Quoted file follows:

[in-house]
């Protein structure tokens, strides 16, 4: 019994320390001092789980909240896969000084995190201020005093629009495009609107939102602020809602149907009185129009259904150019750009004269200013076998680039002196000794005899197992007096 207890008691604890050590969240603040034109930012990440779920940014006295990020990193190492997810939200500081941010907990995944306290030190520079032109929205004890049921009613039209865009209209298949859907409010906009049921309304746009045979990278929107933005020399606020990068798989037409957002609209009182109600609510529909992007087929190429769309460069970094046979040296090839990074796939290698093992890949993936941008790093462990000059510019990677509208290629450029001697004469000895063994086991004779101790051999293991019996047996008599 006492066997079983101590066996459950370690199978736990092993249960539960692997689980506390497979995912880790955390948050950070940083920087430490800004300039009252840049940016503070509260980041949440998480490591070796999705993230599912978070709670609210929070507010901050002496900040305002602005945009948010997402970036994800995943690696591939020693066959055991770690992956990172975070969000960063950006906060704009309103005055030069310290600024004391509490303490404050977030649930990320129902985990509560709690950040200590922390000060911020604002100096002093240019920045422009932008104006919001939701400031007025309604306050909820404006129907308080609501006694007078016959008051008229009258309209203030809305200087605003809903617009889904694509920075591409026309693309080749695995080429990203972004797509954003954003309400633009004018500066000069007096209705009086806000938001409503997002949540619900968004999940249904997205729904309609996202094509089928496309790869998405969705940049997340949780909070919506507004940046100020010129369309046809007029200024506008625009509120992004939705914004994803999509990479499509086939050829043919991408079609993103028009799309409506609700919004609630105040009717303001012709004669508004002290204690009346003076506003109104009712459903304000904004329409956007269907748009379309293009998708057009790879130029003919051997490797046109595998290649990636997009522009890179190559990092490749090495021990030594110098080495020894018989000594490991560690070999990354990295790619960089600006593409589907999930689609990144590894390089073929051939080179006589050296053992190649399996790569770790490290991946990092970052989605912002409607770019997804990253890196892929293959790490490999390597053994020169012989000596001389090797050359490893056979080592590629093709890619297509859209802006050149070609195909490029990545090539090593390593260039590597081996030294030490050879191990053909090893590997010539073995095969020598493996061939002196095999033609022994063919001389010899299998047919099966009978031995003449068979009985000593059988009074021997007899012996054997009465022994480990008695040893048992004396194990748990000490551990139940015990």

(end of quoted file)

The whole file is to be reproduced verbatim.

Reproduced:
[in-house]
């Protein structure tokens, strides 16, 4: 019994320390001092789980909240896969000084995190201020005093629009495009609107939102602020809602149907009185129009259904150019750009004269200013076998680039002196000794005899197992007096 207890008691604890050590969240603040034109930012990440779920940014006295990020990193190492997810939200500081941010907990995944306290030190520079032109929205004890049921009613039209865009209209298949859907409010906009049921309304746009045979990278929107933005020399606020990068798989037409957002609209009182109600609510529909992007087929190429769309460069970094046979040296090839990074796939290698093992890949993936941008790093462990000059510019990677509208290629450029001697004469000895063994086991004779101790051999293991019996047996008599 006492066997079983101590066996459950370690199978736990092993249960539960692997689980506390497979995912880790955390948050950070940083920087430490800004300039009252840049940016503070509260980041949440998480490591070796999705993230599912978070709670609210929070507010901050002496900040305002602005945009948010997402970036994800995943690696591939020693066959055991770690992956990172975070969000960063950006906060704009309103005055030069310290600024004391509490303490404050977030649930990320129902985990509560709690950040200590922390000060911020604002100096002093240019920045422009932008104006919001939701400031007025309604306050909820404006129907308080609501006694007078016959008051008229009258309209203030809305200087605003809903617009889904694509920075591409026309693309080749695995080429990203972004797509954003954003309400633009004018500066000069007096209705009086806000938001409503997002949540619900968004999940249904997205729904309609996202094509089928496309790869998405969705940049997340949780909070919506507004940046100020010129369309046809007029200024506008625009509120992004939705914004994803999509990479499509086939050829043919991408079609993103028009799309409506609700919004609630105040009717303001012709004669508004002290204690009346003076506003109104009712459903304000904004329409956007269907748009379309293009998708057009790879130029003919051997490797046109595998290649990636997009522009890179190559990092490749090495021990030594110098080495020894018989000594490991560690070999990354990295790619960089600006593409589907999930689609990144590894390089073929051939080179006589050296053992190649399996790569770790490290991946990092970052989605912002409607770019997804990253890196892929293959790490490999390597053994020169012989000596001389090797050359490893056979080592590629093709890619297509859209802006050149070609195909490029990545090539090593390593260039590597081996030294030490050879191990053909090893590997010539073995095969020598493996061939002196095999033609022994063919001389010899299998047919099966009978031995003449068979009985000593059988009074021997007899012996054997009465022994480990008695040893048992004396194990748990000490551990139940015990």